Warning: this method of changing SQL Server’s default collation is not supported by Microsoft
The issue was an instance of SQL Server was installed with the default collation (SQL_Latin1_General_CP1_CI_AS), and the software vendor was requesting that the default collation be set to ‘SQL_Latin1_General_CP850_BIN2’. With our security already setup in the Master database for this instance, we did not want to reinstall SQL Server or have the Master database rebuilt (Microsoft’s recommended resolution).
Note: example below done on virtual edition of SQL Server 2016 Developer edition and not a production system.
Below is the steps taken to change the default collation for the SQL Server Instance, tested to work as far back as SQL Server 2005.
1. In a SQL Server query window, check what is the current SQL Server’s default collation.
SELECT SERVERPROPERTY('COLLATION') AS 'DEFAULT COLLATION';
In this example, the installation of SQL Server 2016 Developer edition defaulted to ‘SQL_Latin1_General_CP1_CI_AS’ for this instance.
2. Make backups of all the databases on the instance of SQL Server being worked on. Important to verify that all the databases were backed up before continuing. The best way to backup, if the server is virtualized, is to snapshot the server.
3. When the collation is changed for the instance, all attached databases will also have its collation changed. Check the collation of all the databases on the instance. Detach any database that the collation should not be changed to the new default for the SQL Server instance.
select name, collation_name from sys.databases;
4. In a SQL Server query window, find the root directory where the SQL Server executable file and save for step 7.
declare @rootdir nvarchar(500) exec master.dbo.xp_instance_regread N'HKEY_LOCAL_MACHINE', N'SOFTWARE\Microsoft\MSSQLServer\Setup', N'SQLPath', @rootdir OUTPUT SELECT @rootdir + '\binn' as 'RootDirectoryPath'
Thanks to Sandeep Arora for providing the query listed above.
5. Shutdown the instance of SQL Server.
6. Open a command prompt in Administrator mode. On Windows Server 2012 R2, right clicking on the Windows Start button will offer the Administrative Command Prompt in the menu. If the command prompt is not in the administrator mode, a permission error may occur when attempting to start the SQL Server instance.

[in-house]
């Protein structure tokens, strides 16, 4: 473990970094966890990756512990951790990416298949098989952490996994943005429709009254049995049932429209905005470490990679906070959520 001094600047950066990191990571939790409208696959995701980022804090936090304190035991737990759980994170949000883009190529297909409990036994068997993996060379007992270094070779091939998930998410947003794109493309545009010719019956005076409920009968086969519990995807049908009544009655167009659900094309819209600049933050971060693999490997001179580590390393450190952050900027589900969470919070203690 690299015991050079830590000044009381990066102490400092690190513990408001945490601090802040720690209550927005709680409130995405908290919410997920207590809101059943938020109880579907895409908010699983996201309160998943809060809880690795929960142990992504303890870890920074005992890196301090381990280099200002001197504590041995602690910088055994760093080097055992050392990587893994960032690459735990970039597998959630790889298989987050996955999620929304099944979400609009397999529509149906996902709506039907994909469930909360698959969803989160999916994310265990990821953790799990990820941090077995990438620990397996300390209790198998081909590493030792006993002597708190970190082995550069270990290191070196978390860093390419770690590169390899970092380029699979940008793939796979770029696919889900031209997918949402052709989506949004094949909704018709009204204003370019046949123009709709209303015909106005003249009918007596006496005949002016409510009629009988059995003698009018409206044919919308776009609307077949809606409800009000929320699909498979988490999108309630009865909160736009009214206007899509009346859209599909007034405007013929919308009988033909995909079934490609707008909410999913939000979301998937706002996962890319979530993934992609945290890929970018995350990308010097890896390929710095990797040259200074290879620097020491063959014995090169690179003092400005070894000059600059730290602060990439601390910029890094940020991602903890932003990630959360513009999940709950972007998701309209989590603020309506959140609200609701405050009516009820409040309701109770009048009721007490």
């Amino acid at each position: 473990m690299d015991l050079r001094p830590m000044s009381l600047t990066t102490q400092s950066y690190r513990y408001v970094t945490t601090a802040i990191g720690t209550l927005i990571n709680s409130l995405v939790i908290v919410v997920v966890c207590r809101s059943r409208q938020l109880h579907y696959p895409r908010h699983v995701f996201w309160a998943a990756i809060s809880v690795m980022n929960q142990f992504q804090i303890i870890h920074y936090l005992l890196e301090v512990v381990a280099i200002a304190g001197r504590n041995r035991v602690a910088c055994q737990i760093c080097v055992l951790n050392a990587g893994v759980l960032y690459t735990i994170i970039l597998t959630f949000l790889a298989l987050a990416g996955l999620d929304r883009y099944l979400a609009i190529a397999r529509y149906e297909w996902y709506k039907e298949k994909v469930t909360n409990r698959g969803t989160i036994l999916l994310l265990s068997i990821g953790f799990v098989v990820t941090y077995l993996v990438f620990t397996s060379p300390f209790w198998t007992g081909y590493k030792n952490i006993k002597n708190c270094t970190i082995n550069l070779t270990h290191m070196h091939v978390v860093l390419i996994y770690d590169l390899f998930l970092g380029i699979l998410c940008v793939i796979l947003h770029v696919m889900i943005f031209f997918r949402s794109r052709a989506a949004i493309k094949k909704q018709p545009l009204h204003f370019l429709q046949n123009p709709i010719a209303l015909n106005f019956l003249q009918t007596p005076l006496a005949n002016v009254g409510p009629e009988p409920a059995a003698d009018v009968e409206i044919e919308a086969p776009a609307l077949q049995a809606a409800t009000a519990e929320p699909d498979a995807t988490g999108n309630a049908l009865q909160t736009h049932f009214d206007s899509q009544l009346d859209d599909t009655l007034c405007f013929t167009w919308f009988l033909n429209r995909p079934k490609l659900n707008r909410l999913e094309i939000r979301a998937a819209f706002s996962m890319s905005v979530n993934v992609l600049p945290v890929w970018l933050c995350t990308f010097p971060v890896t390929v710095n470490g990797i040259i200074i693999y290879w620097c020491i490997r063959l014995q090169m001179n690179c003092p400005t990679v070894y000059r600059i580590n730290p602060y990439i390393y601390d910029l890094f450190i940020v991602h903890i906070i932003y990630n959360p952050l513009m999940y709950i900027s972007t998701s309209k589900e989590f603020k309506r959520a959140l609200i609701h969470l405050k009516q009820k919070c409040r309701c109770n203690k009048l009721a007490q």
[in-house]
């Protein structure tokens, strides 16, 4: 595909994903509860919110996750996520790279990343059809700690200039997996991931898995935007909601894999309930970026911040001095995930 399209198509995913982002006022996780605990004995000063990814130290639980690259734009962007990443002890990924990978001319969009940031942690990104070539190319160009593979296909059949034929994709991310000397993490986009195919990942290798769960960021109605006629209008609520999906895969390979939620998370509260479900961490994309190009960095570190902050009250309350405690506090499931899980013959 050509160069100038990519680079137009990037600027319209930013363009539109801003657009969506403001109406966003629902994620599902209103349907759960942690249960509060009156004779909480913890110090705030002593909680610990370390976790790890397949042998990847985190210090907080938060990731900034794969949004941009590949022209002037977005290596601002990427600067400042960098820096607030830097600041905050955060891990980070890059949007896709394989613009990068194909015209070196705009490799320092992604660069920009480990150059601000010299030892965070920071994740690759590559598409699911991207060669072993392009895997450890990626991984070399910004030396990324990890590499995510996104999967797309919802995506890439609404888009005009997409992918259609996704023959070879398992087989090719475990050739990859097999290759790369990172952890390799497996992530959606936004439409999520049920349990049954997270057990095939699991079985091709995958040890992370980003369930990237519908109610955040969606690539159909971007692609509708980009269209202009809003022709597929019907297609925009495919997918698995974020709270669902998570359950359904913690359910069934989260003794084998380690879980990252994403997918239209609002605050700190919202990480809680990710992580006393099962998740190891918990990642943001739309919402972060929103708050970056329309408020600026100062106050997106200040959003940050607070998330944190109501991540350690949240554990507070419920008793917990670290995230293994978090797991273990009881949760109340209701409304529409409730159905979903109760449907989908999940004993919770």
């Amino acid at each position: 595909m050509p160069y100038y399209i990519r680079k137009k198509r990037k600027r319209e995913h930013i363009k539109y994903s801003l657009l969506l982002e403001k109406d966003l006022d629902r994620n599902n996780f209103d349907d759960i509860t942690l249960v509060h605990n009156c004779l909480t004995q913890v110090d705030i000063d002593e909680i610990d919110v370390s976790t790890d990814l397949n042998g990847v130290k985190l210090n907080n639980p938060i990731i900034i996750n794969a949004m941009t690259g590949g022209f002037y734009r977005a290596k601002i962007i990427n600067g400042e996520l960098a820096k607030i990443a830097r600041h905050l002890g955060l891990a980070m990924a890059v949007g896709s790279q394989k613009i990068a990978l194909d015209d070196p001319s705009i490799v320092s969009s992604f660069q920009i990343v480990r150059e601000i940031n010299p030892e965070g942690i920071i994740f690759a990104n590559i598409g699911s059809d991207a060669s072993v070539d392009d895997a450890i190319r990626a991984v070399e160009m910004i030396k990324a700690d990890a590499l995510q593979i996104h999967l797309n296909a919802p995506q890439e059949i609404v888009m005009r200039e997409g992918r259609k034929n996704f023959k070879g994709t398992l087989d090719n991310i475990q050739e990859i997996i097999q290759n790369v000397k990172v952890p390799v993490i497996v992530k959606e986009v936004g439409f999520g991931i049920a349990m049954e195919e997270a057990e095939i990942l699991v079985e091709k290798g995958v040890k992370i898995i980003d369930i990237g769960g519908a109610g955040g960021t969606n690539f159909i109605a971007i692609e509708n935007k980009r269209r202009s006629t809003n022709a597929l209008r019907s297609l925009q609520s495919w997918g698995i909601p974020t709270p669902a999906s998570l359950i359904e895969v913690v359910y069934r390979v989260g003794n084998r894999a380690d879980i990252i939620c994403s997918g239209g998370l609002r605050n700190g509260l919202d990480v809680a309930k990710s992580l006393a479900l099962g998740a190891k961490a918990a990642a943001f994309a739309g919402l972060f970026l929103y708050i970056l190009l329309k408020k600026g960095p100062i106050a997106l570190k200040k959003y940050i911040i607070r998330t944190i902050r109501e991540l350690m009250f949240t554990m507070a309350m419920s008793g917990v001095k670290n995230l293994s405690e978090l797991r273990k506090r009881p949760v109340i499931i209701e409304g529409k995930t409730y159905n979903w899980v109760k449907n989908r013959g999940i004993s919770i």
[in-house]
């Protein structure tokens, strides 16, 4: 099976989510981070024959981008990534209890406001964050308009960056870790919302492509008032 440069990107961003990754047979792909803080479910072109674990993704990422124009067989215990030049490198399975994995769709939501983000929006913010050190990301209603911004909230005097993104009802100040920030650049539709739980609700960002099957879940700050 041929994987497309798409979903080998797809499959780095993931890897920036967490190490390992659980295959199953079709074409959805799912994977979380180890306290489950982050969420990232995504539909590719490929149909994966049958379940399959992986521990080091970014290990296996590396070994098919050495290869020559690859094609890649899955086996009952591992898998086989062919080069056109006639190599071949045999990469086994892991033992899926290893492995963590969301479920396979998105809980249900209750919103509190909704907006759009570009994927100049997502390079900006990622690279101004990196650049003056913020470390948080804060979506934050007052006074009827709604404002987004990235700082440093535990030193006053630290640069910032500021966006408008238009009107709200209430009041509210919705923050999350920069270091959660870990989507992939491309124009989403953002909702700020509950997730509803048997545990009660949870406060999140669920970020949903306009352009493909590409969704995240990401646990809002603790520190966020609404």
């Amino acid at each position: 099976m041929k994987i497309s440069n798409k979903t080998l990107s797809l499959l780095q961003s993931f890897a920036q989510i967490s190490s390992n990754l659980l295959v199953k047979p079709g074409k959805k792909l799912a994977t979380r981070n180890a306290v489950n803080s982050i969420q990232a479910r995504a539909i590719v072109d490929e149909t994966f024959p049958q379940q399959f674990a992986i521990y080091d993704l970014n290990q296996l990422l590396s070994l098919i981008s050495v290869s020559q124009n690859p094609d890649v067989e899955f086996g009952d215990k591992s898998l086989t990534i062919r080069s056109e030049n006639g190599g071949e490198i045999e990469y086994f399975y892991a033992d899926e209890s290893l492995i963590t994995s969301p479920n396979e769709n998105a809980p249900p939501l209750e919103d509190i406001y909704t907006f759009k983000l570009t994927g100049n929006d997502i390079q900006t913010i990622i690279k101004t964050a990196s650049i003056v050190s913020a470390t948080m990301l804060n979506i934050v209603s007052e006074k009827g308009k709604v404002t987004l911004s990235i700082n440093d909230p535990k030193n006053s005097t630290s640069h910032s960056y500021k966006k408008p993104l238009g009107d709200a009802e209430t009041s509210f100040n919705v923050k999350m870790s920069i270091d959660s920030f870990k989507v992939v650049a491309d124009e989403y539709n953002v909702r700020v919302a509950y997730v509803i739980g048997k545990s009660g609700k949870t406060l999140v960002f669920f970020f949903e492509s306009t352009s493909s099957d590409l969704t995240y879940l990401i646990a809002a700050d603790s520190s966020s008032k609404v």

7. Change the root directory to where SQL Server’s executable exists in the directory found in step 4.
8. Start SQL Server in the command prompt with with the switches listed below:
sqlservr -m -T4022 -T3659 -s"<instance name>" -q"<new collation>"
-m — starts SQL Server in single user mode and does not let other’s users connect
-s — specifics the instance of SQL Server that is being started (use MSSQLSERVER if not using a named instance)
-T4022 — has SQL Server not run any stored procedures that have been configured as part of the startup process
-T3659 — logs all errors to error log during the SQL Server startup
-q — the undocumented switch that changes the default collation for the SQL Server instance
This will run SQL Server in a single user node while displaying the error log in the command prompt window.
If there are databases attached to the instance, entries into the error log will be displayed as the indexes for each database are altered. This processes may take minutes or hours depending on the number and size of databases.
9. Stopping SQL Server when finished, type ctrl-c to stop and type a Y and click the enter button.
Important: do not stop until the following two lines are displayed:
The default collation was successfully changed.
Recovery is complete. This is an informational message only. No user action is required.
If the SQL Server instance is stopped before it has a chance to update all the indexes in the attached databases, it will revert back to the original default collation. A lesson this author learned the hard way.
10. Restart SQL Server normally, and verify the new default collation.
Also, verify that the databases collation have been altered.
If there are any detached databases, this would be the time to re-attach them.
Note about “Net Start” method to change the default collation:
If choosing to use the “net start” method of changing the instance’s default collation, it is best to detach all of the users databases before running this command. The problem the author found using this command, if not all the user databases are detached, there is the lack of notification when SQL Server is done changing the collation for all the user databases. If SQL Server is started before the collation change process is completed, the original collation will reverted back.
If using the “net start” method with attached user databases, monitor the errorlog though Windows Explorer. Do not stop the SQL Server Instance until the line appears: “Recovery is complete.”